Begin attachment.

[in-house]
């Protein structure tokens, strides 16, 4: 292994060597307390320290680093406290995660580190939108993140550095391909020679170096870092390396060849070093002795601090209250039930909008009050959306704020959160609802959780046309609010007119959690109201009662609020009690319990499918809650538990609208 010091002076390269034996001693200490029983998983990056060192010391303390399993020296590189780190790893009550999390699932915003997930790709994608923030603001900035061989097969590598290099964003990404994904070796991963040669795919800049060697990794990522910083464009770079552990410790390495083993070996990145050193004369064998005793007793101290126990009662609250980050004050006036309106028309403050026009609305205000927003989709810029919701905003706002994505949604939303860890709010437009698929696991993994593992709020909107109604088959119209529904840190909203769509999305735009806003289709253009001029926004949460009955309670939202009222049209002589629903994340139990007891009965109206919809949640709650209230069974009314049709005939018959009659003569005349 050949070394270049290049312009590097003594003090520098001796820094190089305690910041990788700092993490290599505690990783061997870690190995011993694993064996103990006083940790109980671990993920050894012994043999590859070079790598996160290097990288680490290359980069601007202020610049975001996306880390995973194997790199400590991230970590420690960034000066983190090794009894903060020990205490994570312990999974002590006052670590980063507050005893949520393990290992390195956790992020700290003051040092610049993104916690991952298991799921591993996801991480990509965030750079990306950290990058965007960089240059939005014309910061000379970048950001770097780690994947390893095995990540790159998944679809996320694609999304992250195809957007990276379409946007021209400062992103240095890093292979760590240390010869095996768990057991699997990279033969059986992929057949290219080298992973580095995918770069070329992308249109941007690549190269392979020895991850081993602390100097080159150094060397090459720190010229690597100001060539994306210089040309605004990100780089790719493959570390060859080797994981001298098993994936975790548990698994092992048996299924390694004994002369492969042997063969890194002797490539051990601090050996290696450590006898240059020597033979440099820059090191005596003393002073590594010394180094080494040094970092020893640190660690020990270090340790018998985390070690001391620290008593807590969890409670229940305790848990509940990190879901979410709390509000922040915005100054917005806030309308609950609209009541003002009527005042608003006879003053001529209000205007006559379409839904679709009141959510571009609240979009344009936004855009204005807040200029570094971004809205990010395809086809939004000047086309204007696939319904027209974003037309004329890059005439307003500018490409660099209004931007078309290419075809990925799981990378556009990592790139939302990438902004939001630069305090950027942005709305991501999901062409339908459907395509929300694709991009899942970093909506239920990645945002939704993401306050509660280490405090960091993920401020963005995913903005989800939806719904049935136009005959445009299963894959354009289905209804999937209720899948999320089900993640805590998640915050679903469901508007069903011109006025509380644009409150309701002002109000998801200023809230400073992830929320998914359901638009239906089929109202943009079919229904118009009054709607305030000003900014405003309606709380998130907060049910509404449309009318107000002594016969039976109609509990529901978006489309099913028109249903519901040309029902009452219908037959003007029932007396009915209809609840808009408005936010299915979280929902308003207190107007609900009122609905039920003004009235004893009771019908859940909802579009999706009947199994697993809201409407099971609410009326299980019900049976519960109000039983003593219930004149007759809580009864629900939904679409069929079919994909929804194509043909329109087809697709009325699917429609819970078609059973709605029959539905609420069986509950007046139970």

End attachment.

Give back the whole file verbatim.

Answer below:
[in-house]
């Protein structure tokens, strides 16, 4: 292994060597307390320290680093406290995660580190939108993140550095391909020679170096870092390396060849070093002795601090209250039930909008009050959306704020959160609802959780046309609010007119959690109201009662609020009690319990499918809650538990609208 010091002076390269034996001693200490029983998983990056060192010391303390399993020296590189780190790893009550999390699932915003997930790709994608923030603001900035061989097969590598290099964003990404994904070796991963040669795919800049060697990794990522910083464009770079552990410790390495083993070996990145050193004369064998005793007793101290126990009662609250980050004050006036309106028309403050026009609305205000927003989709810029919701905003706002994505949604939303860890709010437009698929696991993994593992709020909107109604088959119209529904840190909203769509999305735009806003289709253009001029926004949460009955309670939202009222049209002589629903994340139990007891009965109206919809949640709650209230069974009314049709005939018959009659003569005349 050949070394270049290049312009590097003594003090520098001796820094190089305690910041990788700092993490290599505690990783061997870690190995011993694993064996103990006083940790109980671990993920050894012994043999590859070079790598996160290097990288680490290359980069601007202020610049975001996306880390995973194997790199400590991230970590420690960034000066983190090794009894903060020990205490994570312990999974002590006052670590980063507050005893949520393990290992390195956790992020700290003051040092610049993104916690991952298991799921591993996801991480990509965030750079990306950290990058965007960089240059939005014309910061000379970048950001770097780690994947390893095995990540790159998944679809996320694609999304992250195809957007990276379409946007021209400062992103240095890093292979760590240390010869095996768990057991699997990279033969059986992929057949290219080298992973580095995918770069070329992308249109941007690549190269392979020895991850081993602390100097080159150094060397090459720190010229690597100001060539994306210089040309605004990100780089790719493959570390060859080797994981001298098993994936975790548990698994092992048996299924390694004994002369492969042997063969890194002797490539051990601090050996290696450590006898240059020597033979440099820059090191005596003393002073590594010394180094080494040094970092020893640190660690020990270090340790018998985390070690001391620290008593807590969890409670229940305790848990509940990190879901979410709390509000922040915005100054917005806030309308609950609209009541003002009527005042608003006879003053001529209000205007006559379409839904679709009141959510571009609240979009344009936004855009204005807040200029570094971004809205990010395809086809939004000047086309204007696939319904027209974003037309004329890059005439307003500018490409660099209004931007078309290419075809990925799981990378556009990592790139939302990438902004939001630069305090950027942005709305991501999901062409339908459907395509929300694709991009899942970093909506239920990645945002939704993401306050509660280490405090960091993920401020963005995913903005989800939806719904049935136009005959445009299963894959354009289905209804999937209720899948999320089900993640805590998640915050679903469901508007069903011109006025509380644009409150309701002002109000998801200023809230400073992830929320998914359901638009239906089929109202943009079919229904118009009054709607305030000003900014405003309606709380998130907060049910509404449309009318107000002594016969039976109609509990529901978006489309099913028109249903519901040309029902009452219908037959003007029932007396009915209809609840808009408005936010299915979280929902308003207190107007609900009122609905039920003004009235004893009771019908859940909802579009999706009947199994697993809201409407099971609410009326299980019900049976519960109000039983003593219930004149007759809580009864629900939904679409069929079919994909929804194509043909329109087809697709009325699917429609819970078609059973709605029959539905609420069986509950007046139970």